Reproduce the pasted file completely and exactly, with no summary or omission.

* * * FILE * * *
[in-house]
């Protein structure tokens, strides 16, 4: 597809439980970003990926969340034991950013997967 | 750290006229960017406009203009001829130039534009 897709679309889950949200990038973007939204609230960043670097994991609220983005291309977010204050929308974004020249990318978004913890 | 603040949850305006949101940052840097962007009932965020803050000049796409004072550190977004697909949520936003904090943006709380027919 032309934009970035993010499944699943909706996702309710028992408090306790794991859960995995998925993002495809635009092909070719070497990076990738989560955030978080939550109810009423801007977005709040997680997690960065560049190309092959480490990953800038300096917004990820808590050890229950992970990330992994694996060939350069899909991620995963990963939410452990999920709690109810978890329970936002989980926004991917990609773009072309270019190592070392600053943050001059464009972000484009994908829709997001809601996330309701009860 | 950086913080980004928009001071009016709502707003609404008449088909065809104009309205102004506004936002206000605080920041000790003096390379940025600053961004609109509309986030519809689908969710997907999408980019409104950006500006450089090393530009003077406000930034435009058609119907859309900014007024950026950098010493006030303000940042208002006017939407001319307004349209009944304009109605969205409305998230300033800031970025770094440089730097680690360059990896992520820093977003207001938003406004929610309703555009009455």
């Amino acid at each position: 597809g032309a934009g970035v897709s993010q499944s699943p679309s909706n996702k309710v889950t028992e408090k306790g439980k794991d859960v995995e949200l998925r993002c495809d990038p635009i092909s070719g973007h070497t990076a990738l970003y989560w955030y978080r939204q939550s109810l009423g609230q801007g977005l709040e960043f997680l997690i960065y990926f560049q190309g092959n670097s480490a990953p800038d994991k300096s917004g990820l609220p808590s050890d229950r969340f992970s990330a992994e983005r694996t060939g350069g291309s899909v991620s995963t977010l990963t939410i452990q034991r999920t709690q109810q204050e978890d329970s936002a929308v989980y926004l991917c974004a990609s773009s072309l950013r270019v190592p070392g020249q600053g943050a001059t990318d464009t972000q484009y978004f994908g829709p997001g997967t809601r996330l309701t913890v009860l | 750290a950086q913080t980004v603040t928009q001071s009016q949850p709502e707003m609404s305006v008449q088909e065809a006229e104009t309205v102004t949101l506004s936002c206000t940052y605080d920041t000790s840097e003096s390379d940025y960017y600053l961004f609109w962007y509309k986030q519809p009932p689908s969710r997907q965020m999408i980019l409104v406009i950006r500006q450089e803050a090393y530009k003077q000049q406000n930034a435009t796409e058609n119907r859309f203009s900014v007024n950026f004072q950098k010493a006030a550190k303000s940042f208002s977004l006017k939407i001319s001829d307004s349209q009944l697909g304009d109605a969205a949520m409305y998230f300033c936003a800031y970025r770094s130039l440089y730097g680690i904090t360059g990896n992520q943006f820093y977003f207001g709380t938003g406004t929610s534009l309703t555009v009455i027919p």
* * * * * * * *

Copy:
[in-house]
């Protein structure tokens, strides 16, 4: 597809439980970003990926969340034991950013997967 | 750290006229960017406009203009001829130039534009 897709679309889950949200990038973007939204609230960043670097994991609220983005291309977010204050929308974004020249990318978004913890 | 603040949850305006949101940052840097962007009932965020803050000049796409004072550190977004697909949520936003904090943006709380027919 032309934009970035993010499944699943909706996702309710028992408090306790794991859960995995998925993002495809635009092909070719070497990076990738989560955030978080939550109810009423801007977005709040997680997690960065560049190309092959480490990953800038300096917004990820808590050890229950992970990330992994694996060939350069899909991620995963990963939410452990999920709690109810978890329970936002989980926004991917990609773009072309270019190592070392600053943050001059464009972000484009994908829709997001809601996330309701009860 | 950086913080980004928009001071009016709502707003609404008449088909065809104009309205102004506004936002206000605080920041000790003096390379940025600053961004609109509309986030519809689908969710997907999408980019409104950006500006450089090393530009003077406000930034435009058609119907859309900014007024950026950098010493006030303000940042208002006017939407001319307004349209009944304009109605969205409305998230300033800031970025770094440089730097680690360059990896992520820093977003207001938003406004929610309703555009009455």
């Amino acid at each position: 597809g032309a934009g970035v897709s993010q499944s699943p679309s909706n996702k309710v889950t028992e408090k306790g439980k794991d859960v995995e949200l998925r993002c495809d990038p635009i092909s070719g973007h070497t990076a990738l970003y989560w955030y978080r939204q939550s109810l009423g609230q801007g977005l709040e960043f997680l997690i960065y990926f560049q190309g092959n670097s480490a990953p800038d994991k300096s917004g990820l609220p808590s050890d229950r969340f992970s990330a992994e983005r694996t060939g350069g291309s899909v991620s995963t977010l990963t939410i452990q034991r999920t709690q109810q204050e978890d329970s936002a929308v989980y926004l991917c974004a990609s773009s072309l950013r270019v190592p070392g020249q600053g943050a001059t990318d464009t972000q484009y978004f994908g829709p997001g997967t809601r996330l309701t913890v009860l | 750290a950086q913080t980004v603040t928009q001071s009016q949850p709502e707003m609404s305006v008449q088909e065809a006229e104009t309205v102004t949101l506004s936002c206000t940052y605080d920041t000790s840097e003096s390379d940025y960017y600053l961004f609109w962007y509309k986030q519809p009932p689908s969710r997907q965020m999408i980019l409104v406009i950006r500006q450089e803050a090393y530009k003077q000049q406000n930034a435009t796409e058609n119907r859309f203009s900014v007024n950026f004072q950098k010493a006030a550190k303000s940042f208002s977004l006017k939407i001319s001829d307004s349209q009944l697909g304009d109605a969205a949520m409305y998230f300033c936003a800031y970025r770094s130039l440089y730097g680690i904090t360059g990896n992520q943006f820093y977003f207001g709380t938003g406004t929610s534009l309703t555009v009455i027919p």